Sunset Overdrive is quite possibly one of the best games we’ve played this year and it’s refreshing to see a game actually live up to its hype. Goes to show that sometimes a developer actually can deliver and they don’t need millions of preorders, a popular console or a $500 million budget to do so.

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Head On Down To The Sci-Fi & Horror Day At T-Fest In Trenchtown This Saturday http://egmr.net/2014/10/head-sci-fi-horror-day-t-fest-trenchtown-saturday/ http://egmr.net/2014/10/head-sci-fi-horror-day-t-fest-trenchtown-saturday/#comments Fri, 24 Oct 2014 15:00:01 +0000 http://egmr.net/?p=161357 If you’re situated in Cape Town and looking for something to do tomorrow, you should probably check out the latest in ZombieGamer’s series of T-Fest events, once again hosted at […]

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If you’re situated in Cape Town and looking for something to do tomorrow, you should probably check out the latest in ZombieGamer’s series of T-Fest events, once again hosted at Trenchtown.

This time themed around Sci-Fi and Horror, perhaps because Halloween (?), the ZombieGamer folks who have pushed eSports on consoles like no other entity this year in South Africa, will have a wide range of attractions for you to head on over and check out. Here are the details for the event:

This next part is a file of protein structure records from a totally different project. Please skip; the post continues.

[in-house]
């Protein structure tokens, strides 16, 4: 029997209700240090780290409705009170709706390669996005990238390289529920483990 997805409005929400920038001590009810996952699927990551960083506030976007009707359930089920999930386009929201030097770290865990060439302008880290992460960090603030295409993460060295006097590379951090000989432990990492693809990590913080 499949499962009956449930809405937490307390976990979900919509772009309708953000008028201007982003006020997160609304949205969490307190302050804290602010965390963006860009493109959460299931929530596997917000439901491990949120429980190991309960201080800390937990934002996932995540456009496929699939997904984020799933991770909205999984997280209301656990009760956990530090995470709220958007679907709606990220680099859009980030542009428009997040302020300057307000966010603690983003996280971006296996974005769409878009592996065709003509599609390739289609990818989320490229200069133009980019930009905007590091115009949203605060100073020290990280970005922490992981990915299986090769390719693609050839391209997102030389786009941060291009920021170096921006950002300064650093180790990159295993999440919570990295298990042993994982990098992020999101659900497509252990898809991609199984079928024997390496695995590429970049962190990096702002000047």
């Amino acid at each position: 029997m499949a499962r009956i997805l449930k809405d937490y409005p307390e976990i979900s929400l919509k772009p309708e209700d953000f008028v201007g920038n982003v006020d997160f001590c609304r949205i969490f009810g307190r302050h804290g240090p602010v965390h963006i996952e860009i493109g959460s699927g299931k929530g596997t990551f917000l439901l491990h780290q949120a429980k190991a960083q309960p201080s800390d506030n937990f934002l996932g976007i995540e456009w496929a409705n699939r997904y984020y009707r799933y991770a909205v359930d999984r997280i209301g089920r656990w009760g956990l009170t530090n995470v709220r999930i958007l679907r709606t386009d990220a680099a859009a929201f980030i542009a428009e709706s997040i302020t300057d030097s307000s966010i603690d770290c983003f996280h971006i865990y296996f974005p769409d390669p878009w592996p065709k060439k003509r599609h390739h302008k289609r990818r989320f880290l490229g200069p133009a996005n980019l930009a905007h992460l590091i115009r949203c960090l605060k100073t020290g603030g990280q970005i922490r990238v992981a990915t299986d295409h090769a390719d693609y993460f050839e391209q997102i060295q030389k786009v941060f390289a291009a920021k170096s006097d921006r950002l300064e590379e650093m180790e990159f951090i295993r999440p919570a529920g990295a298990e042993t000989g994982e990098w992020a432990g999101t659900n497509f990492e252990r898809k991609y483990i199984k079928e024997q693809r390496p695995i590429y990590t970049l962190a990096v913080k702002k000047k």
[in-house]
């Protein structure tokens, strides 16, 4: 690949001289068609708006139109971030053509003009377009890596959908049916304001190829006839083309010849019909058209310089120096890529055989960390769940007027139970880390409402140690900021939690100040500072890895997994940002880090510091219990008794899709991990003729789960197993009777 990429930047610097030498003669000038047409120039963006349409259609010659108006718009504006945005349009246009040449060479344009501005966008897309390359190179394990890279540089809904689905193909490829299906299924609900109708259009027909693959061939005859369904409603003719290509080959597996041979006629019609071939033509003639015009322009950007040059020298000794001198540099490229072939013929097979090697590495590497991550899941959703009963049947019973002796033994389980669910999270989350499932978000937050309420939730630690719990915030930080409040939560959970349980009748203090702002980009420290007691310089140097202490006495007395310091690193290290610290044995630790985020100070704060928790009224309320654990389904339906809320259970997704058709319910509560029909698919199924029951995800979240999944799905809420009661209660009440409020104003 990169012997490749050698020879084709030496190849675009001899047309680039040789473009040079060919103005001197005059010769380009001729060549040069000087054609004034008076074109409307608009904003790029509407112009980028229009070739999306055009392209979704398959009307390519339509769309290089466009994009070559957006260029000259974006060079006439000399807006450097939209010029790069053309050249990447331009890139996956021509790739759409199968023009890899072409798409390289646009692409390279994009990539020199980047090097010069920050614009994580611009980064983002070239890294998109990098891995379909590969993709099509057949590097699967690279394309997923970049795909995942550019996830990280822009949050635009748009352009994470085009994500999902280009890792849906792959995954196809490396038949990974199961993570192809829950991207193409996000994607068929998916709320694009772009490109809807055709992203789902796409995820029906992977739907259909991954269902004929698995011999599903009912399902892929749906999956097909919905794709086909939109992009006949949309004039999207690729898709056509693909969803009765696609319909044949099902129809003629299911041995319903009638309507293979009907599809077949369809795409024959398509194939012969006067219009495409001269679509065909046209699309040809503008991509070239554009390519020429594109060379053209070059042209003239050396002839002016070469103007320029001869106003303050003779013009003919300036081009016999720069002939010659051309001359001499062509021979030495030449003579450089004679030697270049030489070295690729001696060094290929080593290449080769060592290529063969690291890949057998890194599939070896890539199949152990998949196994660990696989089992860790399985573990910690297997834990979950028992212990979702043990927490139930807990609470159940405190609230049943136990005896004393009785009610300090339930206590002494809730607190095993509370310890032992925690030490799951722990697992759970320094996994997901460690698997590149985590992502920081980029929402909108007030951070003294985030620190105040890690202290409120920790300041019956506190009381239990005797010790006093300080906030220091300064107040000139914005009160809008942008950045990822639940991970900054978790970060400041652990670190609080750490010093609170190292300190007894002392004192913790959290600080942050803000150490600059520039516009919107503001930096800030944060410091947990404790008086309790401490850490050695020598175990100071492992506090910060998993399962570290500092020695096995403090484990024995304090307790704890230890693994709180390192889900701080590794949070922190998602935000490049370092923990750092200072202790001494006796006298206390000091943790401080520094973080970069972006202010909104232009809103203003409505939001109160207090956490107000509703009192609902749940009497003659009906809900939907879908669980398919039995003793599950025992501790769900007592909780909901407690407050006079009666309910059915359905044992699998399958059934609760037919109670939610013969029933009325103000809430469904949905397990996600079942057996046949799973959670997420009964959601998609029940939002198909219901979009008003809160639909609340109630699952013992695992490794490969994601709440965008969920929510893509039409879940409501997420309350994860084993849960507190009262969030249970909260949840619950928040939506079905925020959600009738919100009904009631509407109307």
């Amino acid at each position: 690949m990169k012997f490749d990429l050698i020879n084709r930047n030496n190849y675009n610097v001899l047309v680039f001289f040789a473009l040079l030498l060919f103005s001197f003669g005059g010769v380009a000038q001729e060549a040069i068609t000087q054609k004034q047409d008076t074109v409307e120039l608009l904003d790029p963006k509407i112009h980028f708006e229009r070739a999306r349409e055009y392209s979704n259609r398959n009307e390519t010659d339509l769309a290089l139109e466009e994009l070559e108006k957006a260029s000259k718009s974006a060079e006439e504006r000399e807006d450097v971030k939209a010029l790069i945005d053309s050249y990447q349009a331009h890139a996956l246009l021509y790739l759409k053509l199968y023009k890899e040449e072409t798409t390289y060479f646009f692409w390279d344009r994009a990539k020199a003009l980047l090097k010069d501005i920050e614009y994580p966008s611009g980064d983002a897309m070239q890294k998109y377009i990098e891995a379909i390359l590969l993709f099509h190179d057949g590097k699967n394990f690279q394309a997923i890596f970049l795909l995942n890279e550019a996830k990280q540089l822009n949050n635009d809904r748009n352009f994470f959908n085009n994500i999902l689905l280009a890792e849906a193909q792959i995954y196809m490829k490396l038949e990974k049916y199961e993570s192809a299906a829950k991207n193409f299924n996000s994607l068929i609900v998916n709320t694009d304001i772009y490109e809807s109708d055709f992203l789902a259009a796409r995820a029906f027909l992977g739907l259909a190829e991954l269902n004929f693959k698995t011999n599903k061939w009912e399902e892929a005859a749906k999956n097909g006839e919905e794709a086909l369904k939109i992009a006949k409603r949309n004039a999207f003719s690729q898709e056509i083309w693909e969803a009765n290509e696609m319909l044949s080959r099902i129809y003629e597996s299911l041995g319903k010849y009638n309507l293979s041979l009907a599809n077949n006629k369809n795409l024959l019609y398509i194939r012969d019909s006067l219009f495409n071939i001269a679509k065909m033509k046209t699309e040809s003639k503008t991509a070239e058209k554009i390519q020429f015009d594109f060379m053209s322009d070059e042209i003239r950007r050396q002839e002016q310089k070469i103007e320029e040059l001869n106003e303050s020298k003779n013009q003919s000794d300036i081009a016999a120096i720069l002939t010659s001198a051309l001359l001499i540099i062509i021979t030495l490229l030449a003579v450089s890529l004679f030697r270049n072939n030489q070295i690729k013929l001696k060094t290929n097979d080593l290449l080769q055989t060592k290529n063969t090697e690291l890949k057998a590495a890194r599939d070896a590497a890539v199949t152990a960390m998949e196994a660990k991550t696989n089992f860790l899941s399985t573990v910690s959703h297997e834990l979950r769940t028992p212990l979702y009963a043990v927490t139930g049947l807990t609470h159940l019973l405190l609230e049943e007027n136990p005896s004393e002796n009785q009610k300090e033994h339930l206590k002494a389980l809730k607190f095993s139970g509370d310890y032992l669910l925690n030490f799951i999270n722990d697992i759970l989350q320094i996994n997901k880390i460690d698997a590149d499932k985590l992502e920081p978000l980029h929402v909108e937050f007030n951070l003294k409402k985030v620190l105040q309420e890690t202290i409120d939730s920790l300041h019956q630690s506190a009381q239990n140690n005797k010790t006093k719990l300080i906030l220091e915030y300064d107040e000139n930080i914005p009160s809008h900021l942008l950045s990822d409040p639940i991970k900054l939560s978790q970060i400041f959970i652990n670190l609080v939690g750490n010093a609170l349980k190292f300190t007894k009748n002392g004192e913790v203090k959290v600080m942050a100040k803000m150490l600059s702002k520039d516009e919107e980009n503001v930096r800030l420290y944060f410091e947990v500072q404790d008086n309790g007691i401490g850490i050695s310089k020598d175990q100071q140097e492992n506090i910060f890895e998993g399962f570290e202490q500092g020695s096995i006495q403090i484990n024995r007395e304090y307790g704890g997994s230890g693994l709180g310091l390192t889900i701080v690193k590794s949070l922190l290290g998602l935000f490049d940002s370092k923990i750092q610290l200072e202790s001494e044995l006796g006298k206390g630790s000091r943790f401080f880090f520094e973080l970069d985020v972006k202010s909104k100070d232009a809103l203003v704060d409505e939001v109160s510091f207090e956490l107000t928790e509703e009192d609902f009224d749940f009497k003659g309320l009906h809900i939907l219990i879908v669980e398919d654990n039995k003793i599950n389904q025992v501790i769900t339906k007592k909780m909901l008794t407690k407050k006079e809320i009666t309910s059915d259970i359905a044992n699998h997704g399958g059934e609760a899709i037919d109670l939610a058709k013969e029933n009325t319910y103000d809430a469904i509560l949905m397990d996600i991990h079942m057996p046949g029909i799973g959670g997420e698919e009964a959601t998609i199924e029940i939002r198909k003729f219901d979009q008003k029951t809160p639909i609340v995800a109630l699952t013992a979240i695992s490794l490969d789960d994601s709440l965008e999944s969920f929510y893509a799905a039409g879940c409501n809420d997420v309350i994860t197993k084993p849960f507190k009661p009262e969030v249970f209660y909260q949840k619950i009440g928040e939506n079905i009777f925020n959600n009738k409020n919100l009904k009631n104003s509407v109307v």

Date: Saturday 25 October 2014
Time: Event starts at 1pm and runs until around 7pm (If you’re still having a good time, feel free to stick around)
Where: Trenchtown, 92 Station Road, Observatory, Cape Town
What: T-Fest Sci-Fi and Horror Day
Cost: Free entry to the event.

Attractions will include gaming, cosplay, a market and more. If you’d like full details of what to expect then click this text if you please.

Another great event from ZombieGamer and one CTers should definitely check out. So go, okay. Just go. I wish I could…

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eGamer Podcast #102: Abusive Gaming http://egmr.net/2014/10/egamer-podcast-102-abusive-gaming/ http://egmr.net/2014/10/egamer-podcast-102-abusive-gaming/#comments Thu, 23 Oct 2014 09:00:21 +0000 http://egmr.net/?p=160832 Recorded: 22 October 2014 Welcome to episode one-hundred-and-two of the eGamer Podcast which is almost entirely the most controversial episode yet. Basically just because it’s like anything else on the […]